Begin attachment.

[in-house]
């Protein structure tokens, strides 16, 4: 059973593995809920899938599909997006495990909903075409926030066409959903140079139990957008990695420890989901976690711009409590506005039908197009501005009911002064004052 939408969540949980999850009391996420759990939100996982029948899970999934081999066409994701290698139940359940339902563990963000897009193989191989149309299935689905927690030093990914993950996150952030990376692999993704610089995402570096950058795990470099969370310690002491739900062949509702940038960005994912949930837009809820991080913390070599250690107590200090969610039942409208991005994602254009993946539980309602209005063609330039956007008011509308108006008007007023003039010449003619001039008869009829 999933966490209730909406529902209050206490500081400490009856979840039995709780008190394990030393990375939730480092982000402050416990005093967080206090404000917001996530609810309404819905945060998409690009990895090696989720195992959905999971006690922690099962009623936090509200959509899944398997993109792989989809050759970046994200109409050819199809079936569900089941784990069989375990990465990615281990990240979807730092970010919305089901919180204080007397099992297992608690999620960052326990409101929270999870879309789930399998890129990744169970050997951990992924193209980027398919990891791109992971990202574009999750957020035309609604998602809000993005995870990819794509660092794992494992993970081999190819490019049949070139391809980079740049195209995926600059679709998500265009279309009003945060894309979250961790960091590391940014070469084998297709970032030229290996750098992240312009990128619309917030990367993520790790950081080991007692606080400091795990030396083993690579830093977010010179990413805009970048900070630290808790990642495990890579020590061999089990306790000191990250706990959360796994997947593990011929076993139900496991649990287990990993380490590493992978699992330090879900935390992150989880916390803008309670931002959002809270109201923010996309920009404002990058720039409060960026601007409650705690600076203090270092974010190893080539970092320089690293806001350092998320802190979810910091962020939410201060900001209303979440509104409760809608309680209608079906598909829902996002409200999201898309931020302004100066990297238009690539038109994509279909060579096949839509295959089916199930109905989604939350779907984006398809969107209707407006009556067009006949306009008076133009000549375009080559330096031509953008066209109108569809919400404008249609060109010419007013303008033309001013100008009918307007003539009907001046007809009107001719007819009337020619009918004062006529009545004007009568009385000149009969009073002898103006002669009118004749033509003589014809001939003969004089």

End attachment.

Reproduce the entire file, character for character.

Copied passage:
[in-house]
């Protein structure tokens, strides 16, 4: 059973593995809920899938599909997006495990909903075409926030066409959903140079139990957008990695420890989901976690711009409590506005039908197009501005009911002064004052 939408969540949980999850009391996420759990939100996982029948899970999934081999066409994701290698139940359940339902563990963000897009193989191989149309299935689905927690030093990914993950996150952030990376692999993704610089995402570096950058795990470099969370310690002491739900062949509702940038960005994912949930837009809820991080913390070599250690107590200090969610039942409208991005994602254009993946539980309602209005063609330039956007008011509308108006008007007023003039010449003619001039008869009829 999933966490209730909406529902209050206490500081400490009856979840039995709780008190394990030393990375939730480092982000402050416990005093967080206090404000917001996530609810309404819905945060998409690009990895090696989720195992959905999971006690922690099962009623936090509200959509899944398997993109792989989809050759970046994200109409050819199809079936569900089941784990069989375990990465990615281990990240979807730092970010919305089901919180204080007397099992297992608690999620960052326990409101929270999870879309789930399998890129990744169970050997951990992924193209980027398919990891791109992971990202574009999750957020035309609604998602809000993005995870990819794509660092794992494992993970081999190819490019049949070139391809980079740049195209995926600059679709998500265009279309009003945060894309979250961790960091590391940014070469084998297709970032030229290996750098992240312009990128619309917030990367993520790790950081080991007692606080400091795990030396083993690579830093977010010179990413805009970048900070630290808790990642495990890579020590061999089990306790000191990250706990959360796994997947593990011929076993139900496991649990287990990993380490590493992978699992330090879900935390992150989880916390803008309670931002959002809270109201923010996309920009404002990058720039409060960026601007409650705690600076203090270092974010190893080539970092320089690293806001350092998320802190979810910091962020939410201060900001209303979440509104409760809608309680209608079906598909829902996002409200999201898309931020302004100066990297238009690539038109994509279909060579096949839509295959089916199930109905989604939350779907984006398809969107209707407006009556067009006949306009008076133009000549375009080559330096031509953008066209109108569809919400404008249609060109010419007013303008033309001013100008009918307007003539009907001046007809009107001719007819009337020619009918004062006529009545004007009568009385000149009969009073002898103006002669009118004749033509003589014809001939003969004089």